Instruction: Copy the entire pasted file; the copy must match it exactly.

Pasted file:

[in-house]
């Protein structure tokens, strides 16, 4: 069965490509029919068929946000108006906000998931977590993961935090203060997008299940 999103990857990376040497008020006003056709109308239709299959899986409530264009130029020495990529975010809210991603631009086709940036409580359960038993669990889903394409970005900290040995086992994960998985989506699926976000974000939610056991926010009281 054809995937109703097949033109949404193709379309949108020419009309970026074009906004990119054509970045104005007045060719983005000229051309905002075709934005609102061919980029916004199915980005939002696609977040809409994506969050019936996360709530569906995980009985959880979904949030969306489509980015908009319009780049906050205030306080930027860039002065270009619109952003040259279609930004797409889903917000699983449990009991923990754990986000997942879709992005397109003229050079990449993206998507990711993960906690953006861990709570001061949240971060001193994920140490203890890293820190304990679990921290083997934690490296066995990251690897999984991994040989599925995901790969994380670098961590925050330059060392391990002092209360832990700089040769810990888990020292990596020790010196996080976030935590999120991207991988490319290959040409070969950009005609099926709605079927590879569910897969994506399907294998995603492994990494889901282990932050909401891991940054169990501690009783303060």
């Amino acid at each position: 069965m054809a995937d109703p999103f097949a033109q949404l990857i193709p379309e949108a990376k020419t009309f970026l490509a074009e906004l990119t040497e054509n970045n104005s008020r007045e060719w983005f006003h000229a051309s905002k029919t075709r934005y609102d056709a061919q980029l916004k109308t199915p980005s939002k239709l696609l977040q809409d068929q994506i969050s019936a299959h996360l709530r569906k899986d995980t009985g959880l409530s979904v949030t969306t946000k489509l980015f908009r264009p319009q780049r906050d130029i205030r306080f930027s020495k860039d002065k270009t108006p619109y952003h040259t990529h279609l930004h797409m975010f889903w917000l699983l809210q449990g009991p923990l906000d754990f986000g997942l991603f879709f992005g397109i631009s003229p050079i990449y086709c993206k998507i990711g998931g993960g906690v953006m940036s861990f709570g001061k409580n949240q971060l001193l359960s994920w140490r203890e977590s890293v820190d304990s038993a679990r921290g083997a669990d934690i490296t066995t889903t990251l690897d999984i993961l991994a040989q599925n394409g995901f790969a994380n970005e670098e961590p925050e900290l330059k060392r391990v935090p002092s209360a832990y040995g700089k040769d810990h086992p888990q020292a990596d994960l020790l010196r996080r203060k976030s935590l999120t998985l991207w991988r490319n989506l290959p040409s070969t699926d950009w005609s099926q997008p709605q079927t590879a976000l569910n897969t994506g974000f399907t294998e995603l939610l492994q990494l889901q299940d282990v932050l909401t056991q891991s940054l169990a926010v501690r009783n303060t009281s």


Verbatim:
[in-house]
């Protein structure tokens, strides 16, 4: 069965490509029919068929946000108006906000998931977590993961935090203060997008299940 999103990857990376040497008020006003056709109308239709299959899986409530264009130029020495990529975010809210991603631009086709940036409580359960038993669990889903394409970005900290040995086992994960998985989506699926976000974000939610056991926010009281 054809995937109703097949033109949404193709379309949108020419009309970026074009906004990119054509970045104005007045060719983005000229051309905002075709934005609102061919980029916004199915980005939002696609977040809409994506969050019936996360709530569906995980009985959880979904949030969306489509980015908009319009780049906050205030306080930027860039002065270009619109952003040259279609930004797409889903917000699983449990009991923990754990986000997942879709992005397109003229050079990449993206998507990711993960906690953006861990709570001061949240971060001193994920140490203890890293820190304990679990921290083997934690490296066995990251690897999984991994040989599925995901790969994380670098961590925050330059060392391990002092209360832990700089040769810990888990020292990596020790010196996080976030935590999120991207991988490319290959040409070969950009005609099926709605079927590879569910897969994506399907294998995603492994990494889901282990932050909401891991940054169990501690009783303060």
């Amino acid at each position: 069965m054809a995937d109703p999103f097949a033109q949404l990857i193709p379309e949108a990376k020419t009309f970026l490509a074009e906004l990119t040497e054509n970045n104005s008020r007045e060719w983005f006003h000229a051309s905002k029919t075709r934005y609102d056709a061919q980029l916004k109308t199915p980005s939002k239709l696609l977040q809409d068929q994506i969050s019936a299959h996360l709530r569906k899986d995980t009985g959880l409530s979904v949030t969306t946000k489509l980015f908009r264009p319009q780049r906050d130029i205030r306080f930027s020495k860039d002065k270009t108006p619109y952003h040259t990529h279609l930004h797409m975010f889903w917000l699983l809210q449990g009991p923990l906000d754990f986000g997942l991603f879709f992005g397109i631009s003229p050079i990449y086709c993206k998507i990711g998931g993960g906690v953006m940036s861990f709570g001061k409580n949240q971060l001193l359960s994920w140490r203890e977590s890293v820190d304990s038993a679990r921290g083997a669990d934690i490296t066995t889903t990251l690897d999984i993961l991994a040989q599925n394409g995901f790969a994380n970005e670098e961590p925050e900290l330059k060392r391990v935090p002092s209360a832990y040995g700089k040769d810990h086992p888990q020292a990596d994960l020790l010196r996080r203060k976030s935590l999120t998985l991207w991988r490319n989506l290959p040409s070969t699926d950009w005609s099926q997008p709605q079927t590879a976000l569910n897969t994506g974000f399907t294998e995603l939610l492994q990494l889901q299940d282990v932050l909401t056991q891991s940054l169990a926010v501690r009783n303060t009281s």